About a fortnight after the return of Elliot from Germany, and during one of Morton's longest visits to London, the three friends had appointed a place of rendezvous, for it was agreed that they should spend ten days or a fortnight together at Bourne's house at Mortlake: they took a boat at Westminsterbridge and embarked for their destination, on one of the serenest evenings of August. The sky was perfectly clear, and the majestic river, swollen to the edge of its banks by what is termed a spring tide, was almost its exact counterpart: both were equally bright and transparent, and as the wherry, by the assistance of a light breath that seemed to evaporate from the water without ruffling its surface, delicately cut its way, the voyagers might almost have fancied themselves in mid air in that ship of heaven so lately and so delightfully described. As this was not, by

several, the first time they had met since the arrival of the "tongue-gifted traveller," the topics which would of course earliest occur had been, in a great degree, exhausted, and the conversation involuntarily turned by the habits of the party, and the natural influence of the scene, upon that subject which, unlike all others, affords something new and delightful whenever it is introduced-poetry. Besides, supposing no absolute novelty in the way of illustration, criticism or quotation be offered, what other matter of discussion can be found that will so well bear repeating? But in truth it is as impossible to exhaust such a source of enjoyment, as that the great stream on which the three friends were embarked should run dry: it may be higher or lower, more or less powerful, at different times, but with its influx it bears tidings from distant shores, and with its reflux it brings down the cultivated beauty of domestic provinces.

The many poets who had made the Thames "their great example as it was their theme," were mentioned by the three friends in succession; Elliot dwelling chiefly upon Gray and Collins; Bourne not forgetting the several tributes of the venerable but neglected Drayton; and Morton repeating with fervour some of the finest descriptive stanzas of the marriage of the Thames and Medway, in the fourth book of the Fairy Queen. This introduced a short discussion, commenced by Elliot, who remarked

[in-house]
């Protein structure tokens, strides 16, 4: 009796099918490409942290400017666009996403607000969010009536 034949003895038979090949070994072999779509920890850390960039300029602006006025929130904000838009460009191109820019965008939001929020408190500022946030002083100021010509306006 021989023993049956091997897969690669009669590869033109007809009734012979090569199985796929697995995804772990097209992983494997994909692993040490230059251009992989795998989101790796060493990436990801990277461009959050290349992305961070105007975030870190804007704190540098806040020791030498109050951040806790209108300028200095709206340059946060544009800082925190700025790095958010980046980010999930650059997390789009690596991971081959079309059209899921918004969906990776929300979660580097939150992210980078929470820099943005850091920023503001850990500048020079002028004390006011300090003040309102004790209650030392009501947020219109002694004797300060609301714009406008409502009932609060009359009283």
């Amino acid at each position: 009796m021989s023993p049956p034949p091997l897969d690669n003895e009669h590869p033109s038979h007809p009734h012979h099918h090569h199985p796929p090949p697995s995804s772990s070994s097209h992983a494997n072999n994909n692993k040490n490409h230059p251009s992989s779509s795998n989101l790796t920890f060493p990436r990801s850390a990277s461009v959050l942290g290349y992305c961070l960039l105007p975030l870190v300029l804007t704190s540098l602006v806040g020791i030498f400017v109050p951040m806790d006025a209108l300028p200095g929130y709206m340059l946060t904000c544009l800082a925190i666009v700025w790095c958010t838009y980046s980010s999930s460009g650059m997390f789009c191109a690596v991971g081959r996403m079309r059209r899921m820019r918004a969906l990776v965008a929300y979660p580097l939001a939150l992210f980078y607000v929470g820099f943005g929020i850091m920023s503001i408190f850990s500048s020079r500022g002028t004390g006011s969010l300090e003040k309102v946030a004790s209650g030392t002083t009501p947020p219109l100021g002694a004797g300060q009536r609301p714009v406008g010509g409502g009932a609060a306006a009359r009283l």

that he did not exactly understand the distinction Spenser had taken between "the noble Thames with all his goodly train," destined to wed "the proud Nymph" Medway, and " the ancient Thame," who was represented as the father of "the jolly bridegroom." He was not sufficiently acquainted with the genealogy of river gods to be able to solve the difficulty. It was very easy to know why the Ouse,

"Almost blind through eld that scarce her way could see,"

should be considered the mother of the Thames.

Morton, without addressing himself to remove the objection, observed upon the inconsistency of which the poet had been guilty, in afterwards representing the Ouse as a "plenteous" river, drawing many smaller streams "into his waters." Bourne replied by casting some little good-humoured ridicule upon these hypercritical remarks, adding that the last would be found answered by Spenser himself, in the line "The Ouse whom men do Isis rightly name," and the first, in his view, was perfectly intelligible, allowing but a little latitude to the imagination of the reader. As he had read the description," the ancient Thame," father of the bridegroom, was that higher and more remote part of the river towards the source, which might, without any thing very forced or unnatural, be considered